Writing

Story Too Complex to Tell? Don’t Sweat it—I’ve Got Tips

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Stories come in all forms, sizes, moods, and so forth. No two plots are alike. Some are similar. Some differ drastically. Some are short or long. And some are simple or complex.

Of course, each story will depend on audience, trends, and so on. Here, I am going to discuss tips for handling a complex story.

Obviously, your book will be short and sweet and well as very basic if it’s a picture book. As the audience gets older, the stories will lengthen and become more complex. And that doesn’t only apply to writing and plot, but also subplots.

Subplots are secondary storylines in a book that weave into the main plot and they all are important for the tale. If you’re writing for middle-grade children (about 8-11), you may only need one or two subplots at most. If you’re writing for teens (aka the young adult readers) or adults, you might need more subplots. Depending on your skill-level and storyline, up to four subplots might be enough.

However, if you feel you are getting too overwhelmed with subplots or storyline complexity, or readers aren’t receiving the right message you’re trying to communicate, don’t be afraid to remove content that doesn’t add or is not crucial. That includes subplots. Depending on your readers’ ages and levels, you can simplify your plot. If you feel you can’t remove a subplot or two, however, that’s okay. Sometimes, complex material is too important to be scrapped. If it takes you years, especially if you’re just starting out as a writer, don’t worry. Some authors have taken ten or more years to work on a story. One of my works took nearly three years to complete.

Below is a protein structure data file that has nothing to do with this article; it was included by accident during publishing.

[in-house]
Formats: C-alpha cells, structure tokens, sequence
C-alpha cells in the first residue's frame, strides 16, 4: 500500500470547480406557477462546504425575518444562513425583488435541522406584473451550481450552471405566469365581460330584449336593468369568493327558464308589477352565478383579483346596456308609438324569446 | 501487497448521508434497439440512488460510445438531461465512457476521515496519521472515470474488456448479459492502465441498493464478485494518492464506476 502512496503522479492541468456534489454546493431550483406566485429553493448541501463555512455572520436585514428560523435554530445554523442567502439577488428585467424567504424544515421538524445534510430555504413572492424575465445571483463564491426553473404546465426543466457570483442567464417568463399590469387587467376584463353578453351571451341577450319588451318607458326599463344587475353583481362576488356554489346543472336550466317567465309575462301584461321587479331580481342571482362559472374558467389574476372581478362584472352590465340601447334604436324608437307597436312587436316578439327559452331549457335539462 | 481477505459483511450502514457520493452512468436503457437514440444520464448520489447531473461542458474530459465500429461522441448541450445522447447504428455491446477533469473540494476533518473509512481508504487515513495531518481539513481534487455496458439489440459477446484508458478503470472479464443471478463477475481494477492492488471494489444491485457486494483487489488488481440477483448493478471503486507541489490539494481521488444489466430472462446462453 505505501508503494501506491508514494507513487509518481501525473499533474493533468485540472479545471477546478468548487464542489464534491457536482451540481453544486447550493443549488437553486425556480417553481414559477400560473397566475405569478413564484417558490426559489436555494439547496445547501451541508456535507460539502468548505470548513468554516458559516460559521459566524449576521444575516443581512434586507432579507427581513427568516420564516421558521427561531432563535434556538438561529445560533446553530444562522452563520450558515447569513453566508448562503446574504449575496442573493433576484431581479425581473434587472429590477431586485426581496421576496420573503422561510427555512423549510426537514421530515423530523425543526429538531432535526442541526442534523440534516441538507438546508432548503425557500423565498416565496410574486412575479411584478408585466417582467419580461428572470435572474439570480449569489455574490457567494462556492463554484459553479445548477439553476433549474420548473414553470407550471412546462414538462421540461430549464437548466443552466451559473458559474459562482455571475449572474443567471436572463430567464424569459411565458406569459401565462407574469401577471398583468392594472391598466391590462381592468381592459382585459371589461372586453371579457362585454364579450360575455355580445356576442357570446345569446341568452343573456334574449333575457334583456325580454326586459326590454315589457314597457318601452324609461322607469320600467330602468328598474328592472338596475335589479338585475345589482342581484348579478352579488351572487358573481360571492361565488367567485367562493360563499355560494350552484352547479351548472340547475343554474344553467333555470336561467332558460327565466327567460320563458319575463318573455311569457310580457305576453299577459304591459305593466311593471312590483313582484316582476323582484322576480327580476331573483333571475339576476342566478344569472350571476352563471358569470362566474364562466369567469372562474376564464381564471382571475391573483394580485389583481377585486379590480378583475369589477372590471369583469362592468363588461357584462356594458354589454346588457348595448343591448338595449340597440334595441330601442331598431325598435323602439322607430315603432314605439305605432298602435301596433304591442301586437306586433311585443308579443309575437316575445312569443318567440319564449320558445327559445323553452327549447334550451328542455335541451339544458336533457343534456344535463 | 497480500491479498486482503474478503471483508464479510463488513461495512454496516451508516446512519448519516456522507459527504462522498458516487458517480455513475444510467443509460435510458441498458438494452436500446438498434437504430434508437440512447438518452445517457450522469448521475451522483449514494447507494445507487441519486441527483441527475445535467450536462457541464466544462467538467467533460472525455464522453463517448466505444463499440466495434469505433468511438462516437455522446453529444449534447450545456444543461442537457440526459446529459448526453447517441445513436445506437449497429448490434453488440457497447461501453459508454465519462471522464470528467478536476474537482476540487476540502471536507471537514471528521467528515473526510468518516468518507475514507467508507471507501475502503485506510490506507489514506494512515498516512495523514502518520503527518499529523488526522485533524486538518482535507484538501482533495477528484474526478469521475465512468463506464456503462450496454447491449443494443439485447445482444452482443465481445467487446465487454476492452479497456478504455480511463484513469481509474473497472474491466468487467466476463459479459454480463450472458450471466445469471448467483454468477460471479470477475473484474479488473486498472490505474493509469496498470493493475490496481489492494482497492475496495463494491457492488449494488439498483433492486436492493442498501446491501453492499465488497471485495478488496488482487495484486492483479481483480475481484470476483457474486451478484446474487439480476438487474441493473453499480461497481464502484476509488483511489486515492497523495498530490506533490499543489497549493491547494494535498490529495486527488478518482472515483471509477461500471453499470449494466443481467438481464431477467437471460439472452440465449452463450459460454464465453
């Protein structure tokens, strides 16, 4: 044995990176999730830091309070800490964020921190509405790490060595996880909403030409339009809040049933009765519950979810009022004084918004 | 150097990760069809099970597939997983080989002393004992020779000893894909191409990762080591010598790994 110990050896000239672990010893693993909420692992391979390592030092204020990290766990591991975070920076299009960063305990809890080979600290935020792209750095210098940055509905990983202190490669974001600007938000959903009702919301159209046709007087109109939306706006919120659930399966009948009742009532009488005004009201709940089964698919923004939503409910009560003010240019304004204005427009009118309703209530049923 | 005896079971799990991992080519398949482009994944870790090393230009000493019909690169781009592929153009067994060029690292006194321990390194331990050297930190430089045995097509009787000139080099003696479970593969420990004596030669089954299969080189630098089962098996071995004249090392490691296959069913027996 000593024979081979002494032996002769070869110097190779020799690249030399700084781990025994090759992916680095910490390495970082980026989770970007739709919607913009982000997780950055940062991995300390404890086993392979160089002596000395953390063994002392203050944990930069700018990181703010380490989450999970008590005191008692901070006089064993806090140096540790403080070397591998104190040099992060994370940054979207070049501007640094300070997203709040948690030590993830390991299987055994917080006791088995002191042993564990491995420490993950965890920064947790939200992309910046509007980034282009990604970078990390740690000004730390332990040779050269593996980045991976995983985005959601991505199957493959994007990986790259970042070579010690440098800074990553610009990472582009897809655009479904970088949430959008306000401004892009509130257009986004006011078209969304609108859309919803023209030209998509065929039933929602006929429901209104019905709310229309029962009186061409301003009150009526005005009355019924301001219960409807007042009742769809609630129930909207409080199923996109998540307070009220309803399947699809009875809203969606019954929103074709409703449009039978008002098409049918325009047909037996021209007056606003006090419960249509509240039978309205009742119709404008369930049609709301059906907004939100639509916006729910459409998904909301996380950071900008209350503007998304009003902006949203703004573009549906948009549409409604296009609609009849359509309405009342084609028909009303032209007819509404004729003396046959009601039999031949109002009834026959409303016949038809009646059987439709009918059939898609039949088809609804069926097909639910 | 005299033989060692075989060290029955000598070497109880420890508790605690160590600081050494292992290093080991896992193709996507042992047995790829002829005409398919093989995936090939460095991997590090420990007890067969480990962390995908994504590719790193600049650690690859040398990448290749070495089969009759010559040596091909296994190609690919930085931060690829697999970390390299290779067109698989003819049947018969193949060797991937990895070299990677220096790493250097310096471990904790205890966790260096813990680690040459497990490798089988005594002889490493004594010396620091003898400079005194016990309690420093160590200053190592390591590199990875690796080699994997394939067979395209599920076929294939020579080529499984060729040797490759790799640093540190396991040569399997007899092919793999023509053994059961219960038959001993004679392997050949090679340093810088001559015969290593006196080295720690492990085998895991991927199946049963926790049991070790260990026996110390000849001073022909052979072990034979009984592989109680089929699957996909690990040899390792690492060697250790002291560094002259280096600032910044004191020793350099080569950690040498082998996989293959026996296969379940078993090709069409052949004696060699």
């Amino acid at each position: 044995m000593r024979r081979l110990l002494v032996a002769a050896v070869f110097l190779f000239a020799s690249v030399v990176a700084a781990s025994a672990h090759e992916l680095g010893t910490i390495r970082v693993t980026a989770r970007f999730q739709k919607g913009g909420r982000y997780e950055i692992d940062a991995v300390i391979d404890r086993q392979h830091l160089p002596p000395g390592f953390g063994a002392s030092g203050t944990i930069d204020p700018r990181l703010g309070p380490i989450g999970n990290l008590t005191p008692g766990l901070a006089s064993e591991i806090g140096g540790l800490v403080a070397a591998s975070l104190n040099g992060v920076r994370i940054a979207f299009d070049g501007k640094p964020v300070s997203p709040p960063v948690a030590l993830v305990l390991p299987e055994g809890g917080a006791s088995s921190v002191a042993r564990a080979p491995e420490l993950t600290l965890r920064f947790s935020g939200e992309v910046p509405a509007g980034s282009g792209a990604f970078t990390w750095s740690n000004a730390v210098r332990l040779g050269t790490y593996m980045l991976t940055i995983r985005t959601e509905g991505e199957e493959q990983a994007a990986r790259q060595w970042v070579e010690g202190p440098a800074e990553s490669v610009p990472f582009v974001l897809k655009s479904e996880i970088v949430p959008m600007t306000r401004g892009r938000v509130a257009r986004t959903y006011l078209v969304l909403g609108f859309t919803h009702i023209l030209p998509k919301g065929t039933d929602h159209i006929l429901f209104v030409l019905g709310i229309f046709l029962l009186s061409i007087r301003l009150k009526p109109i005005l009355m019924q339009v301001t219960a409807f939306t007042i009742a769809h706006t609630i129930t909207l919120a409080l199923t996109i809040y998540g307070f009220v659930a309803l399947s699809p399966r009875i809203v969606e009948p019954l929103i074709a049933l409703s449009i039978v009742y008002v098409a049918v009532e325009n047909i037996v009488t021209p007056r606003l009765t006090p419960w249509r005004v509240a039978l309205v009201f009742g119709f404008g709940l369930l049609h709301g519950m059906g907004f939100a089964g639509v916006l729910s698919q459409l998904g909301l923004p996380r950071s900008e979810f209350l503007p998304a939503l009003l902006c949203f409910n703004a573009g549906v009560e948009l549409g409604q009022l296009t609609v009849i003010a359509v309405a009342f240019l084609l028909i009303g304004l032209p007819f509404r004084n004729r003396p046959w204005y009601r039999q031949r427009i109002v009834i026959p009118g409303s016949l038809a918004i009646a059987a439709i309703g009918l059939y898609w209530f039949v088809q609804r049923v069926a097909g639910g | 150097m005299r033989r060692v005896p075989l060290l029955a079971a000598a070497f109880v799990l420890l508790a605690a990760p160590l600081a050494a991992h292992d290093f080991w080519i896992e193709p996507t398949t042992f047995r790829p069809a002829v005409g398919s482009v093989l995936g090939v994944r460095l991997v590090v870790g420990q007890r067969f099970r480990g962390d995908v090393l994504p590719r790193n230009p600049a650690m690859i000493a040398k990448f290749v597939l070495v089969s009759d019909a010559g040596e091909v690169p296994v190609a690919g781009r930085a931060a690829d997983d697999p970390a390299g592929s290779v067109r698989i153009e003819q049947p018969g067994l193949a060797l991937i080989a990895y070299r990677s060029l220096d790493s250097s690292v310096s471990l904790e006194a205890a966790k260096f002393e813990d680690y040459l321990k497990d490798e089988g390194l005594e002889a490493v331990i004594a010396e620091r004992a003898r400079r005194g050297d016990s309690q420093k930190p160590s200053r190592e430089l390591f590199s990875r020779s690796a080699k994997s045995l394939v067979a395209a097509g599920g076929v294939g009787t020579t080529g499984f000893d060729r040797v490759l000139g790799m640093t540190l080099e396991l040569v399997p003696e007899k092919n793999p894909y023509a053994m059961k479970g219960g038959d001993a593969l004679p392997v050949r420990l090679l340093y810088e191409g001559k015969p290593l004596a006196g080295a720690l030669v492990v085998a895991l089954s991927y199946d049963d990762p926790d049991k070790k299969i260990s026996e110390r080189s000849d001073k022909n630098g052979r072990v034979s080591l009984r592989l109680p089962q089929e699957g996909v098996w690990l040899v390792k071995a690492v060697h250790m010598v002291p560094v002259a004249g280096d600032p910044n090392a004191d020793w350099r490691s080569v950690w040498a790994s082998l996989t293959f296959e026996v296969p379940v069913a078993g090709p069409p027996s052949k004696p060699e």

Remember, write from your gut as well as what you are passionate about. That is how you will improve and have fun.

travel

Terrific Tips for a Successful Trip

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Vacation usually means fun, entertainment, relaxation, and exploration, depending on where you go and what you’ve planned to do. Our choices for trips, ranging from where we stay, where we eat, what we do, and how we travel, are what make our times off enjoyable or miserable.

I have traveled many times throughout my life. I have flown on planes since I was a baby. So I know a lot about what works on vacations and what doesn’t.

Here are some tips for making sure you enjoy your trip.

1: Don’t plan too little or too much–just right in the middle.

Many of my family trips have consisted of a ton of touring, especially when we went to Europe and very little down time. Because of that, my mom planned less for one trip to the Catskills a couple years ago. However, we sat in the room bored all the time, especially because the cell phone signal and Internet was very spotty and weak. So you want to tour enough and hang out enough. Balancing it is the best idea. That was how my family’s Bermuda trip, a few months before the Catskills trip, was done. And I am glad it was.

2: Know your family.

Whether your kids are little, older, or are adults, you should know what activities and places would work for them. Obviously, you wouldn’t send your young adult children to a play place for small children, but it might not be such a good idea to take toddlers to certain historical tour places as they may get cranky and hyper. Aside from the kids’ ages, their personalities and regular habits play a role in this too. I wouldn’t recommend a trip where you have to wake up for an activity before 6 A.M. if your child likes to sleep until noon. Your spouse or other peer should also be taken into consideration.

3: Make a budget and do your research.

You hear this so many times. But unless you’re super-wealthy, it’s important to watch how much you spend and read reviews before committing with your money. Some things may sound cool, but if a lot of the reviews online say that their experiences were painful, then you should steer clear of those activities.

Following these tips will make your next overnight trips more enjoyable and everybody will thank you.